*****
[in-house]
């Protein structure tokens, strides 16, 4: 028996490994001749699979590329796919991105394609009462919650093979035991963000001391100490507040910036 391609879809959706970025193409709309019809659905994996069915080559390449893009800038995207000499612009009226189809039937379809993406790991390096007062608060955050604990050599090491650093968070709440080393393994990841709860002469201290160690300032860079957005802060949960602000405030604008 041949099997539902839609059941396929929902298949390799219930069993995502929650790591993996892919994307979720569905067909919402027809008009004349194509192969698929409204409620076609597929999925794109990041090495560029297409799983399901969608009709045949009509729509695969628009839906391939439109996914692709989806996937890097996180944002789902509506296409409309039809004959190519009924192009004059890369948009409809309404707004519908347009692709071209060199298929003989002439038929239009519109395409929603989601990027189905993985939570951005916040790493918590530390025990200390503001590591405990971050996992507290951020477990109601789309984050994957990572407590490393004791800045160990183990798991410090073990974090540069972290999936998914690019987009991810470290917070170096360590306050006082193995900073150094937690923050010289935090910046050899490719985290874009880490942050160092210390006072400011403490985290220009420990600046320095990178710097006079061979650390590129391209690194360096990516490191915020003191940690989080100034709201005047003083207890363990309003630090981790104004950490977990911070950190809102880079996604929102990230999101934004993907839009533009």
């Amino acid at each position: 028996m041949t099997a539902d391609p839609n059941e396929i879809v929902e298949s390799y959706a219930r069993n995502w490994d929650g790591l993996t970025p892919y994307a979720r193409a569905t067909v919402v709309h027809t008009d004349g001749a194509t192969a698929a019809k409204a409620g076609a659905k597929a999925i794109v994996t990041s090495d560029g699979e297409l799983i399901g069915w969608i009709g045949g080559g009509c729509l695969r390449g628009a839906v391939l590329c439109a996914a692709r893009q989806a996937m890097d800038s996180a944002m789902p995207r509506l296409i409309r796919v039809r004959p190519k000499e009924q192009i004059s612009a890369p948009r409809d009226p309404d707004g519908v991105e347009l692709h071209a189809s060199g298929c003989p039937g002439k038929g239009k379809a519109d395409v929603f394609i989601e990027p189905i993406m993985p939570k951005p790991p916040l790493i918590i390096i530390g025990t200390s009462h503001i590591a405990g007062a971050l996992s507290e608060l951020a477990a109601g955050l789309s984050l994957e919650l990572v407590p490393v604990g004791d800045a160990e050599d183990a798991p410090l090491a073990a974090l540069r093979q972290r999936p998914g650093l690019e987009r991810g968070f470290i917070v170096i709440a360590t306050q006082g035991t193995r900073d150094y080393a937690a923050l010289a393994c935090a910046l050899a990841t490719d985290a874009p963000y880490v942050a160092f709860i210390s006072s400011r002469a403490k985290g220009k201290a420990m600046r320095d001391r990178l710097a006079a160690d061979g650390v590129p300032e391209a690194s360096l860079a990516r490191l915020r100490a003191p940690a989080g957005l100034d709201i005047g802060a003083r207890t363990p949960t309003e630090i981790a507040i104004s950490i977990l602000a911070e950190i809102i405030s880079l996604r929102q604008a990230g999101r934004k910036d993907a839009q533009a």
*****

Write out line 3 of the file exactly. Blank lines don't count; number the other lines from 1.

């Amino acid at each position: 028996m041949t099997a539902d391609p839609n059941e396929i879809v929902e298949s390799y959706a219930r069993n995502w490994d929650g790591l993996t970025p892919y994307a979720r193409a569905t067909v919402v709309h027809t008009d004349g001749a194509t192969a698929a019809k409204a409620g076609a659905k597929a999925i794109v994996t990041s090495d560029g699979e297409l799983i399901g069915w969608i009709g045949g080559g009509c729509l695969r390449g628009a839906v391939l590329c439109a996914a692709r893009q989806a996937m890097d800038s996180a944002m789902p995207r509506l296409i409309r796919v039809r004959p190519k000499e009924q192009i004059s612009a890369p948009r409809d009226p309404d707004g519908v991105e347009l692709h071209a189809s060199g298929c003989p039937g002439k038929g239009k379809a519109d395409v929603f394609i989601e990027p189905i993406m993985p939570k951005p790991p916040l790493i918590i390096i530390g025990t200390s009462h503001i590591a405990g007062a971050l996992s507290e608060l951020a477990a109601g955050l789309s984050l994957e919650l990572v407590p490393v604990g004791d800045a160990e050599d183990a798991p410090l090491a073990a974090l540069r093979q972290r999936p998914g650093l690019e987009r991810g968070f470290i917070v170096i709440a360590t306050q006082g035991t193995r900073d150094y080393a937690a923050l010289a393994c935090a910046l050899a990841t490719d985290a874009p963000y880490v942050a160092f709860i210390s006072s400011r002469a403490k985290g220009k201290a420990m600046r320095d001391r990178l710097a006079a160690d061979g650390v590129p300032e391209a690194s360096l860079a990516r490191l915020r100490a003191p940690a989080g957005l100034d709201i005047g802060a003083r207890t363990p949960t309003e630090i981790a507040i104004s950490i977990l602000a911070e950190i809102i405030s880079l996604r929102q604008a990230g999101r934004k910036d993907a839009q533009a």